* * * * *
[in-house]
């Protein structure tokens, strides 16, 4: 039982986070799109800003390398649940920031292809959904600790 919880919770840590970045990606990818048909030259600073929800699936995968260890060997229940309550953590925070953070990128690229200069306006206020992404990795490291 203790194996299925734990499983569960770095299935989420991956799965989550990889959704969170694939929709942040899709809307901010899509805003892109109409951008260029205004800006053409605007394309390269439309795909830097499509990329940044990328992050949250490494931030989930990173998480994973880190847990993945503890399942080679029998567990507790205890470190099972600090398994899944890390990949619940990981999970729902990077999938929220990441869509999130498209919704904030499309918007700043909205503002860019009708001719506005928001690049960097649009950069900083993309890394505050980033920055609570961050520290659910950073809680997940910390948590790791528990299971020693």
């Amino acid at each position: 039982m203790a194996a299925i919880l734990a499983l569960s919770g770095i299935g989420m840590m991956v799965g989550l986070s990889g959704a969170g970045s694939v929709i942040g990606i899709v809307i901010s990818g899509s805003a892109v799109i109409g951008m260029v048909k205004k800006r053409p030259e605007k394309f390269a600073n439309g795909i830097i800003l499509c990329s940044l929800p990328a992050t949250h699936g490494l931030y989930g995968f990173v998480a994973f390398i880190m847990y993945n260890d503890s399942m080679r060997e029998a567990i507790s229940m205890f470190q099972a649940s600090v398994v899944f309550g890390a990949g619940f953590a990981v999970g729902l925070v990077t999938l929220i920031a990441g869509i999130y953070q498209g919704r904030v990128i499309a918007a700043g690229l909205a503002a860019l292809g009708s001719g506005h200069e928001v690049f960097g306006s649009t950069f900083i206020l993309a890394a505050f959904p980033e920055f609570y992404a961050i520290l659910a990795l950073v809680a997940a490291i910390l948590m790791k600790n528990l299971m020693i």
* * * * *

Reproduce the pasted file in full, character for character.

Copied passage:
[in-house]
């Protein structure tokens, strides 16, 4: 039982986070799109800003390398649940920031292809959904600790 919880919770840590970045990606990818048909030259600073929800699936995968260890060997229940309550953590925070953070990128690229200069306006206020992404990795490291 203790194996299925734990499983569960770095299935989420991956799965989550990889959704969170694939929709942040899709809307901010899509805003892109109409951008260029205004800006053409605007394309390269439309795909830097499509990329940044990328992050949250490494931030989930990173998480994973880190847990993945503890399942080679029998567990507790205890470190099972600090398994899944890390990949619940990981999970729902990077999938929220990441869509999130498209919704904030499309918007700043909205503002860019009708001719506005928001690049960097649009950069900083993309890394505050980033920055609570961050520290659910950073809680997940910390948590790791528990299971020693």
């Amino acid at each position: 039982m203790a194996a299925i919880l734990a499983l569960s919770g770095i299935g989420m840590m991956v799965g989550l986070s990889g959704a969170g970045s694939v929709i942040g990606i899709v809307i901010s990818g899509s805003a892109v799109i109409g951008m260029v048909k205004k800006r053409p030259e605007k394309f390269a600073n439309g795909i830097i800003l499509c990329s940044l929800p990328a992050t949250h699936g490494l931030y989930g995968f990173v998480a994973f390398i880190m847990y993945n260890d503890s399942m080679r060997e029998a567990i507790s229940m205890f470190q099972a649940s600090v398994v899944f309550g890390a990949g619940f953590a990981v999970g729902l925070v990077t999938l929220i920031a990441g869509i999130y953070q498209g919704r904030v990128i499309a918007a700043g690229l909205a503002a860019l292809g009708s001719g506005h200069e928001v690049f960097g306006s649009t950069f900083i206020l993309a890394a505050f959904p980033e920055f609570y992404a961050i520290l659910a990795l950073v809680a997940a490291i910390l948590m790791k600790n528990l299971m020693i």